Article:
Interview with Peter Viney
Peter Viney is the co-author of Streamline English, American Streamline, Grapevine, Main Street, Survival English, Basic Survival, Handshake, IN English and Fast Track to Reading. He is the series editor of Oracle Classics Readers, and n the board of the Extensive Reading Foundation. Peter & Karen Viney are prolific ELT video authors, including Grapevine Videos 1-3, Only in America, Mystery Tour, English Channel 1-3, the 80-unit My Oxford English and the ELT versions of The Wrong Trousers, A Close Shave and A Grand Day Out. Their first two videos A Weekend Away and A Week By The Sea have been republished on DVD with new Study Guides by their publishing imprint, Three Vee.
Three Vee has moved into “non-ELT” fiction publishing of novels as eBooks. Peter is a director of Three Vee.
Q: So what is “Foreign Affairs”?
A: Foreign Affairs is the first of a trilogy of novels set in the world of ELT. The three books are humorous, but they also reflect on how ELT has changed over the years. FOREIGN AFFAIRS is set in 1972 in a very large Bournemouth language school. These were the glory years of ELT in England with student numbers increasing year by year, and with well-equipped schools and small classes. One major difference in Bournemouth at least was the high percentage of male teachers.
Q: Weren’t you teaching in Bournemouth in 1972?
A: I was.
Q: Is that all you’re going to say?
A: Yes, absolutely … but I’ll add that 1972 was important as a date to bring various plot strands together. We discussed rewriting it and moving it forward in time, and even to “now” but that was quickly squashed. The central character, Zenubia, is a Swiss actress of Romany origins, and the story of how Romany babies were forcibly adopted during and after the war is important. The story also needed a character who’d fought in World War II, plus the date takes us to the IRA bombing campaign at a point where large numbers of Libyans were studying in England. It all comes together.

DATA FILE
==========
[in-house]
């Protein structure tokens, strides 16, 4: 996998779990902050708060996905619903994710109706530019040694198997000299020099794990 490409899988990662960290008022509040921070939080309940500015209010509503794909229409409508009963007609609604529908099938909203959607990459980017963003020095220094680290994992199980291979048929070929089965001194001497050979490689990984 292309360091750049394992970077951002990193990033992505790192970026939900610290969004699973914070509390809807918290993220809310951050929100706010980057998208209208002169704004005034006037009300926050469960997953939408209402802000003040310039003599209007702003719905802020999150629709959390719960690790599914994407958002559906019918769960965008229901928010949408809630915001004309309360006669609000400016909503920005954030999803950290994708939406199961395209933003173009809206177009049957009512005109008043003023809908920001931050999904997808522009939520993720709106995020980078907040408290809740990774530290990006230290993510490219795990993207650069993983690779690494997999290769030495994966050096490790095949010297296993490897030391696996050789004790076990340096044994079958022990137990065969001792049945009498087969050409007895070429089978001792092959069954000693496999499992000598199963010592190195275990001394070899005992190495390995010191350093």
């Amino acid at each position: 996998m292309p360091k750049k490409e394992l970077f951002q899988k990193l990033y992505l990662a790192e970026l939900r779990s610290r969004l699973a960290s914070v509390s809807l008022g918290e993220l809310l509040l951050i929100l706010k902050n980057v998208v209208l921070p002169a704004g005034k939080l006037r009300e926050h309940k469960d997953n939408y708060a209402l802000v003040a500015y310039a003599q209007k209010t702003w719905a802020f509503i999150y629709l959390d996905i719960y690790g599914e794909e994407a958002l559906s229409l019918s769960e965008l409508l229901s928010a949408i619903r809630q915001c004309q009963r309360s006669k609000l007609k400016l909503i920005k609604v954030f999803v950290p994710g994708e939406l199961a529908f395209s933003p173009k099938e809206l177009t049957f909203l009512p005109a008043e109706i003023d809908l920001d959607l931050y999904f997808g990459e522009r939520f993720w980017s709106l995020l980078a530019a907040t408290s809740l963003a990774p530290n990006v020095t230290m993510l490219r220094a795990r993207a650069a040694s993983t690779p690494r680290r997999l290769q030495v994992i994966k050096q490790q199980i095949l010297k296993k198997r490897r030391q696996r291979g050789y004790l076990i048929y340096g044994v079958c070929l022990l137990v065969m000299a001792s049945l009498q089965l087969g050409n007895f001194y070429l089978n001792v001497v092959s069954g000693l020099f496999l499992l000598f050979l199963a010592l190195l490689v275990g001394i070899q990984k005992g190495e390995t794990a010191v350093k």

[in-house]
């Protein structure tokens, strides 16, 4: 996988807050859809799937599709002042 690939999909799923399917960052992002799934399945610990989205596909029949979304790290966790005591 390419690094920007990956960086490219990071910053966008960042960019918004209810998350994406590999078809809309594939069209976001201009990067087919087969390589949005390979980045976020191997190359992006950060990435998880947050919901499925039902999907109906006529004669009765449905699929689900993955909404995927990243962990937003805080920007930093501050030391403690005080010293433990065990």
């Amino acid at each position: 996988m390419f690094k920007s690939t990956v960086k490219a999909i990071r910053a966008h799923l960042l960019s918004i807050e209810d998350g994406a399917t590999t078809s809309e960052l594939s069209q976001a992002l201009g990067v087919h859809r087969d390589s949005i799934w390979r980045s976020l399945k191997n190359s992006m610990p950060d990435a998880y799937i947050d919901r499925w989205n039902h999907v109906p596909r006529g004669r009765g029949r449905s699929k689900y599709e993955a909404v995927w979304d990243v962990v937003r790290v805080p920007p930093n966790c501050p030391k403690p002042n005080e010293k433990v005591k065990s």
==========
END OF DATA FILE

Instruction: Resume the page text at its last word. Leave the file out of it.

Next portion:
Q: A lot of humour comes from non-natives speaking, doesn’t it?
Some does, and the student population reflects 1972. Swiss, Germans, Italians, Libyans and Brazilians. In the 1982 sequel, where we meet some of the characters ten years later, a lot has changed. The schools are going through much leaner times, and the students in the story (HOME AFFAIRS) are from Iran, Argentina, Mexico, Japan. You’ll notice that the date coincides with the Falklands War, and we also have the aftermath of the Iranian revolution which sent many schools out of business because of unpaid fees.
Then in 1985 (GREEK AFFAIRS), everything takes place in Greece, by which time the characters are involved in publishing, as authors or ELT representatives. The books spread it around! In Book Three the plot plays with coincidence in getting so many of them in one place, but it is feasible.
Q: Do all the characters continue?
No, they don’t. Some do. A model here was George MacDonald Fraser’s Flashman series, not that there is a central continuing character. But some of them appear in one story and then disappear. New major characters appear in books two and three. In fact, a fourth (set in Japan) is in the early stages and in that a major character from book one, who has missed books two and three, turns up again.
Q: So who is Dart Travis?
A: The author of the ELT trilogy.
A: Take a look at the website:
Q: OK, the cover is an interesting reference to one of your books.
A: Yes, we had fun designing that. The design was my idea and the illustration was drawn by Ed McLachlan, who illustrated many of my books and many other ELT books too. I think older ELT teachers will be able to guess the colour of book two.
Q: Some of the sections seem to come from teacher training experience. Yours?
Everyone’s! They do. That shouldn’t interfere with the story for non-ELT teachers at all, but yes, there are half a dozen short sequences in classrooms, which could provide a glimpse at “How not to do it” in various ways. They’re all part of the story and the way the story builds.